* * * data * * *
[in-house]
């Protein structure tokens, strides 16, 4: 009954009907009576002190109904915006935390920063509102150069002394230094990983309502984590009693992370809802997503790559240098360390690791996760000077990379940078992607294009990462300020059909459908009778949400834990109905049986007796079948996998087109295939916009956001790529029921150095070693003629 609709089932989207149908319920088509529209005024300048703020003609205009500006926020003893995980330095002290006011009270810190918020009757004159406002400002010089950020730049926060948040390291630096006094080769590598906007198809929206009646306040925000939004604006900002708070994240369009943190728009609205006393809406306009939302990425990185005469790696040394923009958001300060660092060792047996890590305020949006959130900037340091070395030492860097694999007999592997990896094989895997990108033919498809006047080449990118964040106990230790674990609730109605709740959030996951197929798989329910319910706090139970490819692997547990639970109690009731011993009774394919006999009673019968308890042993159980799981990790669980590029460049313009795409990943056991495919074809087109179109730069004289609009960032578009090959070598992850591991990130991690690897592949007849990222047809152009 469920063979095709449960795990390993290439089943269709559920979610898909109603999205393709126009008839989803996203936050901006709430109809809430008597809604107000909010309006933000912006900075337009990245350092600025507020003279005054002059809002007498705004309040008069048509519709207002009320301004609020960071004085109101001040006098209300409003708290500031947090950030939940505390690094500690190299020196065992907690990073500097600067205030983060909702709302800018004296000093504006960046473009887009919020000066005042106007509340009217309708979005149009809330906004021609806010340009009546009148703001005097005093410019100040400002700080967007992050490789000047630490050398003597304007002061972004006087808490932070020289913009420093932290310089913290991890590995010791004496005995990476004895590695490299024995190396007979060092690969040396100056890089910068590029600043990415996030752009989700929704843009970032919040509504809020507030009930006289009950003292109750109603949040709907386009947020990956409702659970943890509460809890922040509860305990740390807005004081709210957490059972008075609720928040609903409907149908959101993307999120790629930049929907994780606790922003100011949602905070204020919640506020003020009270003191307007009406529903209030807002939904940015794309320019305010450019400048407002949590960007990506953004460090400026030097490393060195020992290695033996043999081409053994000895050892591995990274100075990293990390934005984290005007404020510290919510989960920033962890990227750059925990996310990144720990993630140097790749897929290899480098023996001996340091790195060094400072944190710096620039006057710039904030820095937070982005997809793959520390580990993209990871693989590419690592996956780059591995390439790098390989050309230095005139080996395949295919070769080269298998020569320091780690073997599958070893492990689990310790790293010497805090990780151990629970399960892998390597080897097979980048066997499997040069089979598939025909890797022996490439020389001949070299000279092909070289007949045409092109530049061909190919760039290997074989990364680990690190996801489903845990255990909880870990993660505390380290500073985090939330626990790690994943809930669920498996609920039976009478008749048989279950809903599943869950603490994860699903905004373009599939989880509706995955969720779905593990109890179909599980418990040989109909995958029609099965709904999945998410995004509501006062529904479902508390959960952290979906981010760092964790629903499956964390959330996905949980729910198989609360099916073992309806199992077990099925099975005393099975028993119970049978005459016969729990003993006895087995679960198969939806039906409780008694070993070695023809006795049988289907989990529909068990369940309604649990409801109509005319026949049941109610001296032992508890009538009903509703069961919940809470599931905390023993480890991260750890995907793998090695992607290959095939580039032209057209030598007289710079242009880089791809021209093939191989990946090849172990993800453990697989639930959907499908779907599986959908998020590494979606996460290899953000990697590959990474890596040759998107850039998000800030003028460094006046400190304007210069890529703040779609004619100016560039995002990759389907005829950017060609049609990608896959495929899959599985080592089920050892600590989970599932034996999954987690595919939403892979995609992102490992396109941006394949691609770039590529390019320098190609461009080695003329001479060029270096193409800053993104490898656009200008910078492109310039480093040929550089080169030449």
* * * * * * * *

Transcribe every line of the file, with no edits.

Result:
[in-house]
């Protein structure tokens, strides 16, 4: 009954009907009576002190109904915006935390920063509102150069002394230094990983309502984590009693992370809802997503790559240098360390690791996760000077990379940078992607294009990462300020059909459908009778949400834990109905049986007796079948996998087109295939916009956001790529029921150095070693003629 609709089932989207149908319920088509529209005024300048703020003609205009500006926020003893995980330095002290006011009270810190918020009757004159406002400002010089950020730049926060948040390291630096006094080769590598906007198809929206009646306040925000939004604006900002708070994240369009943190728009609205006393809406306009939302990425990185005469790696040394923009958001300060660092060792047996890590305020949006959130900037340091070395030492860097694999007999592997990896094989895997990108033919498809006047080449990118964040106990230790674990609730109605709740959030996951197929798989329910319910706090139970490819692997547990639970109690009731011993009774394919006999009673019968308890042993159980799981990790669980590029460049313009795409990943056991495919074809087109179109730069004289609009960032578009090959070598992850591991990130991690690897592949007849990222047809152009 469920063979095709449960795990390993290439089943269709559920979610898909109603999205393709126009008839989803996203936050901006709430109809809430008597809604107000909010309006933000912006900075337009990245350092600025507020003279005054002059809002007498705004309040008069048509519709207002009320301004609020960071004085109101001040006098209300409003708290500031947090950030939940505390690094500690190299020196065992907690990073500097600067205030983060909702709302800018004296000093504006960046473009887009919020000066005042106007509340009217309708979005149009809330906004021609806010340009009546009148703001005097005093410019100040400002700080967007992050490789000047630490050398003597304007002061972004006087808490932070020289913009420093932290310089913290991890590995010791004496005995990476004895590695490299024995190396007979060092690969040396100056890089910068590029600043990415996030752009989700929704843009970032919040509504809020507030009930006289009950003292109750109603949040709907386009947020990956409702659970943890509460809890922040509860305990740390807005004081709210957490059972008075609720928040609903409907149908959101993307999120790629930049929907994780606790922003100011949602905070204020919640506020003020009270003191307007009406529903209030807002939904940015794309320019305010450019400048407002949590960007990506953004460090400026030097490393060195020992290695033996043999081409053994000895050892591995990274100075990293990390934005984290005007404020510290919510989960920033962890990227750059925990996310990144720990993630140097790749897929290899480098023996001996340091790195060094400072944190710096620039006057710039904030820095937070982005997809793959520390580990993209990871693989590419690592996956780059591995390439790098390989050309230095005139080996395949295919070769080269298998020569320091780690073997599958070893492990689990310790790293010497805090990780151990629970399960892998390597080897097979980048066997499997040069089979598939025909890797022996490439020389001949070299000279092909070289007949045409092109530049061909190919760039290997074989990364680990690190996801489903845990255990909880870990993660505390380290500073985090939330626990790690994943809930669920498996609920039976009478008749048989279950809903599943869950603490994860699903905004373009599939989880509706995955969720779905593990109890179909599980418990040989109909995958029609099965709904999945998410995004509501006062529904479902508390959960952290979906981010760092964790629903499956964390959330996905949980729910198989609360099916073992309806199992077990099925099975005393099975028993119970049978005459016969729990003993006895087995679960198969939806039906409780008694070993070695023809006795049988289907989990529909068990369940309604649990409801109509005319026949049941109610001296032992508890009538009903509703069961919940809470599931905390023993480890991260750890995907793998090695992607290959095939580039032209057209030598007289710079242009880089791809021209093939191989990946090849172990993800453990697989639930959907499908779907599986959908998020590494979606996460290899953000990697590959990474890596040759998107850039998000800030003028460094006046400190304007210069890529703040779609004619100016560039995002990759389907005829950017060609049609990608896959495929899959599985080592089920050892600590989970599932034996999954987690595919939403892979995609992102490992396109941006394949691609770039590529390019320098190609461009080695003329001479060029270096193409800053993104490898656009200008910078492109310039480093040929550089080169030449």